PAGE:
Weighing under 1,740 lbs with all fluids and a full tank of gas (7.7 gallons), the Talon is obviously very light. It felt nimble and tossable on every segment of the trails. The thought of getting air is something you look forward to.

The wheelbase is actually longer than that of many cars, yet the turning radius of 21.3 feet is a third less than what’s on offer from most passenger cars and made blind U-turns easy to handle. The quick steering also meant the countersteer corrections necessary in the slippery sections were immediate.

I was driving the Talons as part of an off-road adventure/expedition, and when I queried our hosts about the reliability of the Hondas, the reply was that they are essentially bullet-proof. Neither the harsh environs or the abuse heaped upon them by tourists seems to do much damage. There were some complaints about the availability of replacement parts, but it’s unclear if that’s a Honda issue or a location issue. It’s never easy to get parts to an island, ya know.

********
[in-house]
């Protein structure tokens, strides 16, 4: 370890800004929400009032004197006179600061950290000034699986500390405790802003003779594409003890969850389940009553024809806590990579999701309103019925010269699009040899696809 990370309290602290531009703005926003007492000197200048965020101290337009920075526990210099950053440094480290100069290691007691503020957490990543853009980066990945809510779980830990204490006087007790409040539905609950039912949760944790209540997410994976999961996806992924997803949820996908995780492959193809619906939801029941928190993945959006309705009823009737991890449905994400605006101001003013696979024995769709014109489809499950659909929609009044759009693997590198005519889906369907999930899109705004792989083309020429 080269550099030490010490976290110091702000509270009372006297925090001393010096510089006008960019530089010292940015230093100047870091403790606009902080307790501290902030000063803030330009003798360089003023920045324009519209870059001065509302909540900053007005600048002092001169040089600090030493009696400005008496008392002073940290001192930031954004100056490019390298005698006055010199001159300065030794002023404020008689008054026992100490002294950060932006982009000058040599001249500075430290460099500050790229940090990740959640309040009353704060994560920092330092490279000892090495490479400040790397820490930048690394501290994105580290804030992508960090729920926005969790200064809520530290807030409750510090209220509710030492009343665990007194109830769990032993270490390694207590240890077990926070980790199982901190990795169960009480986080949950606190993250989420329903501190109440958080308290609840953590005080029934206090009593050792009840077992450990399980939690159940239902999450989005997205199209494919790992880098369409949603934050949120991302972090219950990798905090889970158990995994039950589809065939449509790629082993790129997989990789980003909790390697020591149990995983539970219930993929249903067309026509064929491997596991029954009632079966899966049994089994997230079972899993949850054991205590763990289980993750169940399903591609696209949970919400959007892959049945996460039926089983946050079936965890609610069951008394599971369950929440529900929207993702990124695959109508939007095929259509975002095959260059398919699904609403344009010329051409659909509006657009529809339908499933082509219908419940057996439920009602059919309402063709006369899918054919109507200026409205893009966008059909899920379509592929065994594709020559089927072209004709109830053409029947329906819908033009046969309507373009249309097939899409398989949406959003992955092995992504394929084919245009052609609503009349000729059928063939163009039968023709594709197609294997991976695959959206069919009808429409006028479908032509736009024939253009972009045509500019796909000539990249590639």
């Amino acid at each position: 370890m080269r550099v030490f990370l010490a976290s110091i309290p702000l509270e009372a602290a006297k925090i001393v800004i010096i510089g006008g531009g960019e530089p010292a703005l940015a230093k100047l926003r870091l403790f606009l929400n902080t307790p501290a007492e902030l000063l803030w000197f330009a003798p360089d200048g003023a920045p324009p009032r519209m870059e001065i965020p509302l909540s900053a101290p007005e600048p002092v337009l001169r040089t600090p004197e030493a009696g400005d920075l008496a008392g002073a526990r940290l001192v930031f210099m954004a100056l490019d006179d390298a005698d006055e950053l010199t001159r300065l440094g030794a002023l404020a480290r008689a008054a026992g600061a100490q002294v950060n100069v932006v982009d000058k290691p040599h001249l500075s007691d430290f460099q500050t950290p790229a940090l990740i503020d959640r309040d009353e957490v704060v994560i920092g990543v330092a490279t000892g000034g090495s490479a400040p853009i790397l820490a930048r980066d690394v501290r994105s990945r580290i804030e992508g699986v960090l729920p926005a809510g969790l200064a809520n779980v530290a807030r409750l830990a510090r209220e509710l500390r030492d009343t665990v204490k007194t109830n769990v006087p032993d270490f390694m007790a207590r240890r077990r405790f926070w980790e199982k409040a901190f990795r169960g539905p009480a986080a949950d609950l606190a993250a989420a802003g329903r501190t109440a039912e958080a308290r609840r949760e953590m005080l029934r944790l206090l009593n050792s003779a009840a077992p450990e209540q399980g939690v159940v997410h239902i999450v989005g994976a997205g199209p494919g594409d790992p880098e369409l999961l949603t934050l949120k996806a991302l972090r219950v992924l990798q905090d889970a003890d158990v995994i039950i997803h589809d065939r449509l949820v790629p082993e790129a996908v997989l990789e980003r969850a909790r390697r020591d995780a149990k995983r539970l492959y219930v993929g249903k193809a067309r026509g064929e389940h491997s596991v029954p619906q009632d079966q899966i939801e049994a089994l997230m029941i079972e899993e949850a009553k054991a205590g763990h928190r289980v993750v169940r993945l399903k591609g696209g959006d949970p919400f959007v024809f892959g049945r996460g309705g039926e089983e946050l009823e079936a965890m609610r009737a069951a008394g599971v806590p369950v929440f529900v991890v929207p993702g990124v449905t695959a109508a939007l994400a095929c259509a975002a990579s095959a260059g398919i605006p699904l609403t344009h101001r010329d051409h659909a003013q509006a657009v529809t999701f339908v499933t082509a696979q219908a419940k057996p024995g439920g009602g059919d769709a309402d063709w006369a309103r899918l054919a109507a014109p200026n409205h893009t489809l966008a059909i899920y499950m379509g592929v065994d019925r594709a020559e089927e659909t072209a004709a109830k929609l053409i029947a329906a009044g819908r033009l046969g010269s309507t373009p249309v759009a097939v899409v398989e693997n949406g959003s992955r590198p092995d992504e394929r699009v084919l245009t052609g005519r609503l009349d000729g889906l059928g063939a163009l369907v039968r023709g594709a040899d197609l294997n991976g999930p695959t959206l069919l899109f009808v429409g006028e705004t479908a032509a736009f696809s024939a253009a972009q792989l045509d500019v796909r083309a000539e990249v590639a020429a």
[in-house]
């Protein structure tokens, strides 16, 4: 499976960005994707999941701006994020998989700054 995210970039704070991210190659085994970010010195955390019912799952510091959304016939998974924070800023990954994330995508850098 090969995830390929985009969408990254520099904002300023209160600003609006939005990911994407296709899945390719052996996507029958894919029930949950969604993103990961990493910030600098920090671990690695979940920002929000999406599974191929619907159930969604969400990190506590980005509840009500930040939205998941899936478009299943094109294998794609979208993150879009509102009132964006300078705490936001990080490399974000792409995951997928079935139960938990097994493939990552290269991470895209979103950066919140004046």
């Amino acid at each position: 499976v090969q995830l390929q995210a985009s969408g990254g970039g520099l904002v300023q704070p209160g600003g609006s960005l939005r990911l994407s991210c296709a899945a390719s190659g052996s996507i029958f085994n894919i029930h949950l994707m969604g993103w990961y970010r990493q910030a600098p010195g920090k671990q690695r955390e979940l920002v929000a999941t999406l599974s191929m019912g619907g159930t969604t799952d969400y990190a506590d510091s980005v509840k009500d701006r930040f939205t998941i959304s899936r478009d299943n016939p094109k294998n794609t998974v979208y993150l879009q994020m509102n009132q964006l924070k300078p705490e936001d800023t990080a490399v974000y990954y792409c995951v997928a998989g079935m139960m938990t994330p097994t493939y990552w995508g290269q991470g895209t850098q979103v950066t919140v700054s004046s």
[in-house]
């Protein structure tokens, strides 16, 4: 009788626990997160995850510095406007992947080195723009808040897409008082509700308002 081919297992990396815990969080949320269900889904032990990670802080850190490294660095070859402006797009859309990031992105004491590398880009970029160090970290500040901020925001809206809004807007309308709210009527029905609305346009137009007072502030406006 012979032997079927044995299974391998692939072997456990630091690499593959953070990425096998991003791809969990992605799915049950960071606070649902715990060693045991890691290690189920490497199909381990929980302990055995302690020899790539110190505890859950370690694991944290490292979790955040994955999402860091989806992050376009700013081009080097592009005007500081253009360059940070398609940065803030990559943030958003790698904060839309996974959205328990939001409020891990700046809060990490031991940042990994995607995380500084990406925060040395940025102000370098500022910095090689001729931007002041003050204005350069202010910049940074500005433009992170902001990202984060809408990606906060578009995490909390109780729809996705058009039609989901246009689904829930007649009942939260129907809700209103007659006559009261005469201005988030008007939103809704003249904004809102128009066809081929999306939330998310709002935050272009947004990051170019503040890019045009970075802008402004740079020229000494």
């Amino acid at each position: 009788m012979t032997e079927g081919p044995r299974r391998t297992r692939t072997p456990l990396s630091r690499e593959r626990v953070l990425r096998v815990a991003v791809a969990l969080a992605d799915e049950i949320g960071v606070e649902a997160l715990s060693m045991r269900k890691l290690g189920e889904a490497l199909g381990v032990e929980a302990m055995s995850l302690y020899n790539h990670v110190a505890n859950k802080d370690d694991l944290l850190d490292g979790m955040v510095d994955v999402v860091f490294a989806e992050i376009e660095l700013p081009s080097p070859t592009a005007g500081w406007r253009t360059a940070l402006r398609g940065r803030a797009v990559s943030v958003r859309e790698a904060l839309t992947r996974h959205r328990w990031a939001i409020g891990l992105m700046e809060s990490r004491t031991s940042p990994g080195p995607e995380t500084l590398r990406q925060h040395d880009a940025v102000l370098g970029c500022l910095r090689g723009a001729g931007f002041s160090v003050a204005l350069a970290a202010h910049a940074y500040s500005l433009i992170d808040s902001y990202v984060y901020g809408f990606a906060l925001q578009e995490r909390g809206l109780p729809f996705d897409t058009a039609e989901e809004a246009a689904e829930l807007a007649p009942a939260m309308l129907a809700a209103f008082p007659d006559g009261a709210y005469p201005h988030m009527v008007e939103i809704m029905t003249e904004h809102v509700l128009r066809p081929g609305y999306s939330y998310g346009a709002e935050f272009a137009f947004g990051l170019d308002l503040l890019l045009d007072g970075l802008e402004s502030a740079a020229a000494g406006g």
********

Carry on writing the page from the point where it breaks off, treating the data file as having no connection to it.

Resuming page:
We drove either 2019 or 2020 models, but for those interested in pricing one out, the 2021 models start at an MSRP of $19,999 and go up to $23,099 for two-seat models. The four-seat 1000X-4 model we drove had an MSRP of $21,999, with a max price of $23,999. The only difference besides the number of seats is the addition of Fox suspension components.

A corporate outfitter led us in a caravan of six vehicles. We moved at a pace that was brisk, but not alarming, over trails consisting primarily of dirt and rocks, with lots of tight turns, bumps, hills, and dips. In addition, there were sections of mud and of red clay dust.